Union concerned about staffing constraints for paramedics in Portsmouth, wants collective bargaining

Portsmouth

PORTSMOUTH, Va. (WAVY) — A local union representing Portsmouth firefighters and paramedics says the city isn’t always getting the highest level of care due to staffing shortages among the city’s highest-trained EMS providers.

The group says the staffing problem is one of multiple issues that can be fixed through collective bargaining — but city leaders have to agree to it first.

The union told 10 On Your Side employee turnover is a big reason behind the staffing level shortages. They’re trying to raise awareness about the issue. They also want a seat at the table with city leaders to find a solution.

In a Facebook post, the Portsmouth Professional Fire Fighters and Paramedic Association said citizens and visitors are being asked to settle for less when it comes to public safety.

“We have certain shortages within the levels of certifications in EMTs,” said Chris LaLonge, union chapter vice-president.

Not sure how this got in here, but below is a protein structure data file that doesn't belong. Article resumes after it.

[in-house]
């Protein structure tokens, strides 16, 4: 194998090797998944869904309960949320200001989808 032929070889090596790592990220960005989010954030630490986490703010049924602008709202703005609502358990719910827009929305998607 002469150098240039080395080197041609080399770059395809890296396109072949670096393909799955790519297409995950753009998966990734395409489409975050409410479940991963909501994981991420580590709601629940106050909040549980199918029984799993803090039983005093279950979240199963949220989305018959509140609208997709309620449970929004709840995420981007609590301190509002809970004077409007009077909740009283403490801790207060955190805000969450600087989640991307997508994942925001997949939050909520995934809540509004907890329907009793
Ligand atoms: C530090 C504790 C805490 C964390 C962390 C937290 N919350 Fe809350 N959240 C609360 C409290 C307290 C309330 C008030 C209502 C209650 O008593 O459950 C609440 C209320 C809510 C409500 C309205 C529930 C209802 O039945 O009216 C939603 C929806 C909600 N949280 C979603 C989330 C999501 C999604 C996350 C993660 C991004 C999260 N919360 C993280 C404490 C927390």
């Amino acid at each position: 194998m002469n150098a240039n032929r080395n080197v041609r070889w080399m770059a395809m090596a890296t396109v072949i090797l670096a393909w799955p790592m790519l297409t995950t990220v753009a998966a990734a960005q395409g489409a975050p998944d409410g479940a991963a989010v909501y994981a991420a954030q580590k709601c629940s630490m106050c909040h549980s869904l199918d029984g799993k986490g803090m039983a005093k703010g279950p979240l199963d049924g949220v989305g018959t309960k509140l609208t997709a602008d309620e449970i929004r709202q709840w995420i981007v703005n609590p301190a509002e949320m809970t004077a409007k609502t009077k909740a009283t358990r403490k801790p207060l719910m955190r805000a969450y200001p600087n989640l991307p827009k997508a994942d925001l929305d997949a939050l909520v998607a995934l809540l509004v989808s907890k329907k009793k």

He said each ambulance in the city is staffed with emergency medical technicians who are certified under different levels of care: basic, advanced and paramedic.

Paramedic is the highest level of care.

However, LaLonge said due to staffing constraints, Portsmouth no longer has a paramedic on every ambulance — or “medic” unit — at all times.

“Our goal is to have the top level of care on every medic, every day,” LaLonge said. “Right now it’s not possible because of employee turnover.”

The region is fighting to stay competitive. LaLonge said people who get hired in the field don’t always stick around.

“Let’s say, for example, we have 10 people leave for the year. You know, that’s $500,000 in training that just walked out of the door that we now have to replace,” LaLonge said.

The union said it wants to collaborate with city leaders through collective bargaining.

LaLonge said it will reduce turnover, save money and can address other issues.

“It’s not just a pay plan. It’s injury prevention, it’s cancer prevention, it’s station conditions, it’s equipment, it’s training, it’s insurance rates,” he said.

We’re told City Council has to make a decision by August. The union is asking the public to contact their leaders to make a change.

10 On Your Side reached out to some Portsmouth City Council members about this issue. We either didn’t hear back in time for the publication of this story or they did not wish to comment.

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